When I returned to “civilization” in Paris my behavior (by my own standards) deteriorated instantaneously; I returned to buying pre-packaged meats from the supermarket and ordering “steak tartare”, (raw ground beef with some spices and an egg on it.) After all, the deed was done; the creature was dead and I might as well eat it. What was the use of grandstanding, of proclaiming virtuous abstinence when there was nothing to be salvaged, nothing to be gained, basically, but an ego boost?
The paradoxical relationship between humans and animals is a subject that demands far more reflection than it has received. Almost everybody proclaims to love animals. In first-world countries certain animals are emperors. People pamper their pooches and groom their kittens often more than they pamper or groom themselves. Pet spas and suites are a booming business in the United States and elsewhere.
And yet the moment you are not the right species, all bets are off. No matter that most mammals share comparable sensitivities and intelligences, if you’re the wrong kind of mammal chances are you spend your short life imprisoned in cells hardly bigger than your body, that you are experimented upon, factory farmed, hunted, killed and eaten, as opposed to coddled and cuddled.
As a child it was always explained to me that animals were inferior to human beings and that therefore we had the right to kill them. Never mind that the opposite argument was made to me as well: animals killed each other so we—being animals too—had the right to do unto them what they did unto each other. On one hand we were equal to animals and so we could kill them with impunity; on the other hand we were superior to animals and so we could also kill them with impunity. Talking about self-serving logic.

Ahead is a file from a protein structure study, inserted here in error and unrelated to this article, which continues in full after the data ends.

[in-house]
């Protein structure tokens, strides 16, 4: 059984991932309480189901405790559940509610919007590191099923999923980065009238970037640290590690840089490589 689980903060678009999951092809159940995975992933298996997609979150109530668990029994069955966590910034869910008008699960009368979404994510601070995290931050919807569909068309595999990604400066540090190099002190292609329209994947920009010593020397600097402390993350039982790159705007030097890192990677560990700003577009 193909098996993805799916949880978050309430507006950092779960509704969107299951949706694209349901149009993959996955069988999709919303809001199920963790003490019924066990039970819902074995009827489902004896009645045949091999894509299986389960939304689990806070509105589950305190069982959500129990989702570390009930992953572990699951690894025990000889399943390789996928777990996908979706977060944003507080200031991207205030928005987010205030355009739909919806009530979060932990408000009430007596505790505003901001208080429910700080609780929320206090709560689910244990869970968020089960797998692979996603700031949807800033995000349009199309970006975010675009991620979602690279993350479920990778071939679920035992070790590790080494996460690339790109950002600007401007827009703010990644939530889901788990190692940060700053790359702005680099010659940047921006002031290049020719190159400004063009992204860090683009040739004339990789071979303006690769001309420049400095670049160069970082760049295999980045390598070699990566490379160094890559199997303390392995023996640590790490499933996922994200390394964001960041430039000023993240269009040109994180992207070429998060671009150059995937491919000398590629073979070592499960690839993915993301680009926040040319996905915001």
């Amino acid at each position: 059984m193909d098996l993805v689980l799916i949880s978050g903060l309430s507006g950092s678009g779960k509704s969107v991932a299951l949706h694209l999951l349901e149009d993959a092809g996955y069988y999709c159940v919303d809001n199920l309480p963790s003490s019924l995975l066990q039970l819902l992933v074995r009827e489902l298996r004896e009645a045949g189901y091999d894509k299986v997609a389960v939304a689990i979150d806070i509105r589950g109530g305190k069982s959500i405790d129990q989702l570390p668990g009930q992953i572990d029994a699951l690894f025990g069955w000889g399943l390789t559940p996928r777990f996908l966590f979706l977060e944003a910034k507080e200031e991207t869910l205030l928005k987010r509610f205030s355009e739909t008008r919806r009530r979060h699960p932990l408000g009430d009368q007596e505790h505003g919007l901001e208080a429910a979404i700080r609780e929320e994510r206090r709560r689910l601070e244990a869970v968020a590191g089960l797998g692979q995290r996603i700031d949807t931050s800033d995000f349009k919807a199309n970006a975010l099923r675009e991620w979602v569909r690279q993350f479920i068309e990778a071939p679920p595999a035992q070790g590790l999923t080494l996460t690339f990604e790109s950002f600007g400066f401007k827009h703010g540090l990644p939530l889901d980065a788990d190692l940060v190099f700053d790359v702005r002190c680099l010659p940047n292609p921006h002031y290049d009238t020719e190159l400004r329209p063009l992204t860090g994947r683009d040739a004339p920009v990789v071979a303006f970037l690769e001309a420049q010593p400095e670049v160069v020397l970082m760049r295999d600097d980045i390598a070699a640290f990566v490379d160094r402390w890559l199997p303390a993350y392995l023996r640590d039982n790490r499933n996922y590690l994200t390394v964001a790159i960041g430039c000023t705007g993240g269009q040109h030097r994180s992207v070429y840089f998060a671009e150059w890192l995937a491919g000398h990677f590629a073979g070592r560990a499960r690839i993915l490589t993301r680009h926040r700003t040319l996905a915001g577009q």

Now that I am no longer a child but rather have a child of my own, a child who has been raised on stories of pigs and elephants (Wilbur of Charlotte’s Web and Dumbo of Disney), deer (as in Bambi) and monkeys (as in Curious George), rabbits (as in Thumper), bears (as in Winnie the Pooh), ducks (as in the Ugly Duckling) , mice as in Mickey Mouse and chickens (as in Chicken Little), I am paralyzed with fear of having to explain to her one day that all these animals she loves we routinely kill. Some of these animals she has already eaten. How many chicken wings has she happily gnawed on already, not knowing where they came from.
Nor does the tale end with storybooks; there are also stuffed animals, the fuzzy beasts my daughter goes to sleep with, around whom she throws her chubby arms and in whose soft embraces she drifts off into dreamland.
Why is it that human beings seem—for many practical and pedagogic purposes—to prefer animals of different species to animals of their own species—and simultaneously to butcher them? Why is it that for every Little Red Riding Hood there are a hundred Porky Pigs, for every Raggedy Ann there are a dozen furry cartoon rabbits–if not because we adore these animals—often better than we do our own kind?